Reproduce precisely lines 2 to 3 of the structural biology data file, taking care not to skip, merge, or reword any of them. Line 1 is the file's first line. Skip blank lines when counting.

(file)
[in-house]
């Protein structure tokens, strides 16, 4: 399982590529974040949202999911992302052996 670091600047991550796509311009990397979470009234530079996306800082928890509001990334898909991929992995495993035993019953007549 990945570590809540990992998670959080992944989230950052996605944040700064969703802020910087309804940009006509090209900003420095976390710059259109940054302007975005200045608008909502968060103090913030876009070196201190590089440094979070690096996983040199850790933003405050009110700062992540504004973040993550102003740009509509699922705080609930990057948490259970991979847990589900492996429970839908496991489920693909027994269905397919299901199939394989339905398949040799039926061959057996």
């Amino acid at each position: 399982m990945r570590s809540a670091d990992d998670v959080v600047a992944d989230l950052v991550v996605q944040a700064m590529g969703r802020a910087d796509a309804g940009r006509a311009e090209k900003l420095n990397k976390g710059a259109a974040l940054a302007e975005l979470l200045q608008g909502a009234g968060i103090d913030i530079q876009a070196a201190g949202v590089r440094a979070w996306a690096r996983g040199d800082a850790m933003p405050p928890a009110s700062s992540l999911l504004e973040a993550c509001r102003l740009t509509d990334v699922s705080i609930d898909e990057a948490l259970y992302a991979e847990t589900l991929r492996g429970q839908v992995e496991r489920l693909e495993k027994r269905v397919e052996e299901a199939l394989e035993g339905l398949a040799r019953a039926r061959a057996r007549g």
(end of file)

């Protein structure tokens, strides 16, 4: 399982590529974040949202999911992302052996 670091600047991550796509311009990397979470009234530079996306800082928890509001990334898909991929992995495993035993019953007549 990945570590809540990992998670959080992944989230950052996605944040700064969703802020910087309804940009006509090209900003420095976390710059259109940054302007975005200045608008909502968060103090913030876009070196201190590089440094979070690096996983040199850790933003405050009110700062992540504004973040993550102003740009509509699922705080609930990057948490259970991979847990589900492996429970839908496991489920693909027994269905397919299901199939394989339905398949040799039926061959057996």
């Amino acid at each position: 399982m990945r570590s809540a670091d990992d998670v959080v600047a992944d989230l950052v991550v996605q944040a700064m590529g969703r802020a910087d796509a309804g940009r006509a311009e090209k900003l420095n990397k976390g710059a259109a974040l940054a302007e975005l979470l200045q608008g909502a009234g968060i103090d913030i530079q876009a070196a201190g949202v590089r440094a979070w996306a690096r996983g040199d800082a850790m933003p405050p928890a009110s700062s992540l999911l504004e973040a993550c509001r102003l740009t509509d990334v699922s705080i609930d898909e990057a948490l259970y992302a991979e847990t589900l991929r492996g429970q839908v992995e496991r489920l693909e495993k027994r269905v397919e052996e299901a199939l394989e035993g339905l398949a040799r019953a039926r061959a057996r007549g």